By Peter Blackstock
There are three things about Cathy Guthrie and Amy Nelson’s duo Folk Uke that you should know right off the bat:
1. They’re funny, but they’re not necessarily a comedy act. To wit: The Austin, Texas, duo has a tune called “Nobody Blues” that’s about finding a severed foot by the railroad tracks—but the sweetness in the harmonies of Guthrie and Nelson somehow makes the lark resonate as a sentimental song.
2. They’re not ukulele virtuosos. While they were happy to sit for an interview with this publication, Guthrie noted, “I hope I don’t have to know anything about the ukulele.” Self-deprecation is one of Folk Uke’s strong suits, though Guthrie and Nelson are not above the occasional outlandish boast: When I assure them that they don’t have to be on the level of Jake Shimabukuro, Nelson deadpans, “Cathy’s better than him.”
3. Their dads are iconic American songwriters. This is not something they trumpet at their shows. Guthrie and Nelson draw the line at their family ties being touted as the main attraction, but that doesn’t mean they’re not happy to be the daughters of Willie Nelson and Arlo Guthrie, who have played on Folk Uke’s two albums.
“I don’t think either of us mind talking about our dads or anything like that,” Nelson says, “because they’re actually really cool.”
Plus, she adds, “I think we’ve influenced our dads’ music in a lot of ways.”
The two women last about a second before breaking up in laughter.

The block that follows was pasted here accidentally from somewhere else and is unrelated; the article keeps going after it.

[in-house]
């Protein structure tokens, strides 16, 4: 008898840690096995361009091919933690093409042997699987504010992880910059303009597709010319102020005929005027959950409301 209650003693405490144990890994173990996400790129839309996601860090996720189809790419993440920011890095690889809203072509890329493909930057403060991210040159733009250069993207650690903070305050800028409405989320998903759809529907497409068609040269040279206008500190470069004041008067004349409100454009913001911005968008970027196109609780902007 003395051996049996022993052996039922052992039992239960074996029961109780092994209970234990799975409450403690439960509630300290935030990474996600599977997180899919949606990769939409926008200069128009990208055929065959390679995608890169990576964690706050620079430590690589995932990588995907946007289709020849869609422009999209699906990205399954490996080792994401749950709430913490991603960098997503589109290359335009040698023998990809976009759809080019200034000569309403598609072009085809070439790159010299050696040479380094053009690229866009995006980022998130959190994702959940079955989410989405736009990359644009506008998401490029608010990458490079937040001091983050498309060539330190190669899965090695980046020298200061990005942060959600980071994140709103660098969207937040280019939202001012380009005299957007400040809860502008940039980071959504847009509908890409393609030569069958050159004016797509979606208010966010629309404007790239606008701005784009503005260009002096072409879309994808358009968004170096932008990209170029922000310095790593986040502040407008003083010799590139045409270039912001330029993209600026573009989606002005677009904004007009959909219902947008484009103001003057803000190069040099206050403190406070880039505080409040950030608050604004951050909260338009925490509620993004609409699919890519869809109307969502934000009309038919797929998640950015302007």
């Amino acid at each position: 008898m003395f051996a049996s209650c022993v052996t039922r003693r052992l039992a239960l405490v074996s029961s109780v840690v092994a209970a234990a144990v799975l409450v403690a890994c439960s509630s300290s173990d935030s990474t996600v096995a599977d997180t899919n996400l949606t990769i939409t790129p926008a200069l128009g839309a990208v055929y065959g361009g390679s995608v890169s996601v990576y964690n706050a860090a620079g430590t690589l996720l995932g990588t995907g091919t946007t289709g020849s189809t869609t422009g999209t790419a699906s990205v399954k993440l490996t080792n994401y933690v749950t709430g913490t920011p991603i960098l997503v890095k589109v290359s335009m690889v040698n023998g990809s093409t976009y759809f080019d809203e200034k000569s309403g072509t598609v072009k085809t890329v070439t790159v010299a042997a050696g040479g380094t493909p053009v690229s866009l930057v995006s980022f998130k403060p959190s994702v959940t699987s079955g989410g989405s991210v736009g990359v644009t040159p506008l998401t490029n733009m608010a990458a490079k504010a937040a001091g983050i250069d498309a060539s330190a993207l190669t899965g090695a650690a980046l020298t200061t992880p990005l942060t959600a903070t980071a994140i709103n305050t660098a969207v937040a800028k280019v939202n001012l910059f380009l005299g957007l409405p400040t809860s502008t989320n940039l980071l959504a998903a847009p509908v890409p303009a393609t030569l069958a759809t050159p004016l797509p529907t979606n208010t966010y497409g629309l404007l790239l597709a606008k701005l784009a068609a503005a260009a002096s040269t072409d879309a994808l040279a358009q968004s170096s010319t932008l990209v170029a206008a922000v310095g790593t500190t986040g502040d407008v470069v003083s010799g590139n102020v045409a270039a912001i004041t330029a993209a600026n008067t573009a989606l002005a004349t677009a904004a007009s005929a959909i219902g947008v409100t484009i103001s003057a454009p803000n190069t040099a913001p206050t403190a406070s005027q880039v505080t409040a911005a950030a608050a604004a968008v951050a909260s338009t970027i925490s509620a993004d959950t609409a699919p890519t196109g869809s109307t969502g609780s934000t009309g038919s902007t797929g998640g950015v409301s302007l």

“You were totally straight-faced when you said it,” Guthrie commends.
Famous by Association
Family, music, levity: So goes a conversation with Folk Uke over lunch at a Mexican restaurant in Austin. Nelson was born here, but she moved to San Diego with her mother Connie after she and Willie split during their daughter’s teen years.
Guthrie grew up on the East Coast, but attended college at San Diego State. The two met in the late ’90s when they worked together at Croce’s, a restaurant and bar run by Ingrid Croce, the wife of the late singer-songwriter Jim.
Nelson and Guthrie were hesitant to get to know each other initially, on account of their parents almost pushing them together. As Nelson puts it, “It’s like, ‘You’ve got to see this movie,’ and then you’re like, ‘Nah, I don’t even want to see this movie now.’”
Guthrie nods before adding, “But then we met and we were quickly good friends.”
The two bonded partly over a mutual performance anxiety that humor helped them overcome. Nelson had sung harmonies with her sister Paula and played briefly with Casey Kristofferson (daughter of Kris Kristofferson and Rita Coolidge); Guthrie had occasionally sung with her father and sisters. But stepping into the limelight was a different experience.
“One thing Cathy and I share is that we had pretty serious stage fright when we started,” Nelson says. “I think part of the reason we did it was because you’re supposed to conquer your fears, and not sit there and let them conquer you.”
The casual nature of the ukulele helped them get started. Nelson got into it first, and soon Guthrie wanted to learn.